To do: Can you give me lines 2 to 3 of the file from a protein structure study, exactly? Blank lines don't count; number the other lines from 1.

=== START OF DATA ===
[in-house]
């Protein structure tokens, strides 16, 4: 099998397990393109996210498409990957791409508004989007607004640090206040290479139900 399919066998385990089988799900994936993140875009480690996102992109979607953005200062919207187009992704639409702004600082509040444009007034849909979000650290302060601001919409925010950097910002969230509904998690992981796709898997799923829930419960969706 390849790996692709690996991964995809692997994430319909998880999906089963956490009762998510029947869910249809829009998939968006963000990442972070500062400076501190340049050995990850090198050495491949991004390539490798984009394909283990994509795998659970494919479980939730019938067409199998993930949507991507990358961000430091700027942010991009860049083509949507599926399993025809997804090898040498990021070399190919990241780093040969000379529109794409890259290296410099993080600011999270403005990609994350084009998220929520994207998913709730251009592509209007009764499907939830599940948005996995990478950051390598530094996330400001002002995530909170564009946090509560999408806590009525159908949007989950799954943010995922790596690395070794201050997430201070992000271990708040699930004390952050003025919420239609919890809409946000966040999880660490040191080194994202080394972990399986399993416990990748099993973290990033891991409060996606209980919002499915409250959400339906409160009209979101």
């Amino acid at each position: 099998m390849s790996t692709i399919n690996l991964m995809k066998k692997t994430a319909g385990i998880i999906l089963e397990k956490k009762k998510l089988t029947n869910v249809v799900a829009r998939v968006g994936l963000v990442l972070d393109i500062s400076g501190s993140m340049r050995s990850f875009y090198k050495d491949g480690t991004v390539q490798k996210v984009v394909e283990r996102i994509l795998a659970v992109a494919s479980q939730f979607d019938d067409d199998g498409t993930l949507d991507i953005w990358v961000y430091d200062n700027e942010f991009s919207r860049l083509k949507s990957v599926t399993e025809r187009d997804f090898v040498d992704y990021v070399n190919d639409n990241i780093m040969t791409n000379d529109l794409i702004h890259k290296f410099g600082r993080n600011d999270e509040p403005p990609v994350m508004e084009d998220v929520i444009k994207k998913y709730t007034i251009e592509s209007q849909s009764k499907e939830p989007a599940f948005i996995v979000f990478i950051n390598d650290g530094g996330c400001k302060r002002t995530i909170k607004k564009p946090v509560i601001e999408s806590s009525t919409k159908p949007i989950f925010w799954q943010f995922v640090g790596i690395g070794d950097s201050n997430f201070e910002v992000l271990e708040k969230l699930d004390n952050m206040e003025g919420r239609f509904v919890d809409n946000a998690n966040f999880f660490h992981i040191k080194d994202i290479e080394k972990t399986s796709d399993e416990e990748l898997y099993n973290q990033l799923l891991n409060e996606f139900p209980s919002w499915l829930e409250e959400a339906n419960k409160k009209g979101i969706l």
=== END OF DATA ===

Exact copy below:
């Protein structure tokens, strides 16, 4: 099998397990393109996210498409990957791409508004989007607004640090206040290479139900 399919066998385990089988799900994936993140875009480690996102992109979607953005200062919207187009992704639409702004600082509040444009007034849909979000650290302060601001919409925010950097910002969230509904998690992981796709898997799923829930419960969706 390849790996692709690996991964995809692997994430319909998880999906089963956490009762998510029947869910249809829009998939968006963000990442972070500062400076501190340049050995990850090198050495491949991004390539490798984009394909283990994509795998659970494919479980939730019938067409199998993930949507991507990358961000430091700027942010991009860049083509949507599926399993025809997804090898040498990021070399190919990241780093040969000379529109794409890259290296410099993080600011999270403005990609994350084009998220929520994207998913709730251009592509209007009764499907939830599940948005996995990478950051390598530094996330400001002002995530909170564009946090509560999408806590009525159908949007989950799954943010995922790596690395070794201050997430201070992000271990708040699930004390952050003025919420239609919890809409946000966040999880660490040191080194994202080394972990399986399993416990990748099993973290990033891991409060996606209980919002499915409250959400339906409160009209979101």
């Amino acid at each position: 099998m390849s790996t692709i399919n690996l991964m995809k066998k692997t994430a319909g385990i998880i999906l089963e397990k956490k009762k998510l089988t029947n869910v249809v799900a829009r998939v968006g994936l963000v990442l972070d393109i500062s400076g501190s993140m340049r050995s990850f875009y090198k050495d491949g480690t991004v390539q490798k996210v984009v394909e283990r996102i994509l795998a659970v992109a494919s479980q939730f979607d019938d067409d199998g498409t993930l949507d991507i953005w990358v961000y430091d200062n700027e942010f991009s919207r860049l083509k949507s990957v599926t399993e025809r187009d997804f090898v040498d992704y990021v070399n190919d639409n990241i780093m040969t791409n000379d529109l794409i702004h890259k290296f410099g600082r993080n600011d999270e509040p403005p990609v994350m508004e084009d998220v929520i444009k994207k998913y709730t007034i251009e592509s209007q849909s009764k499907e939830p989007a599940f948005i996995v979000f990478i950051n390598d650290g530094g996330c400001k302060r002002t995530i909170k607004k564009p946090v509560i601001e999408s806590s009525t919409k159908p949007i989950f925010w799954q943010f995922v640090g790596i690395g070794d950097s201050n997430f201070e910002v992000l271990e708040k969230l699930d004390n952050m206040e003025g919420r239609f509904v919890d809409n946000a998690n966040f999880f660490h992981i040191k080194d994202i290479e080394k972990t399986s796709d399993e416990e990748l898997y099993n973290q990033l799923l891991n409060e996606f139900p209980s919002w499915l829930e409250e959400a339906n419960k409160k009209g979101i969706l």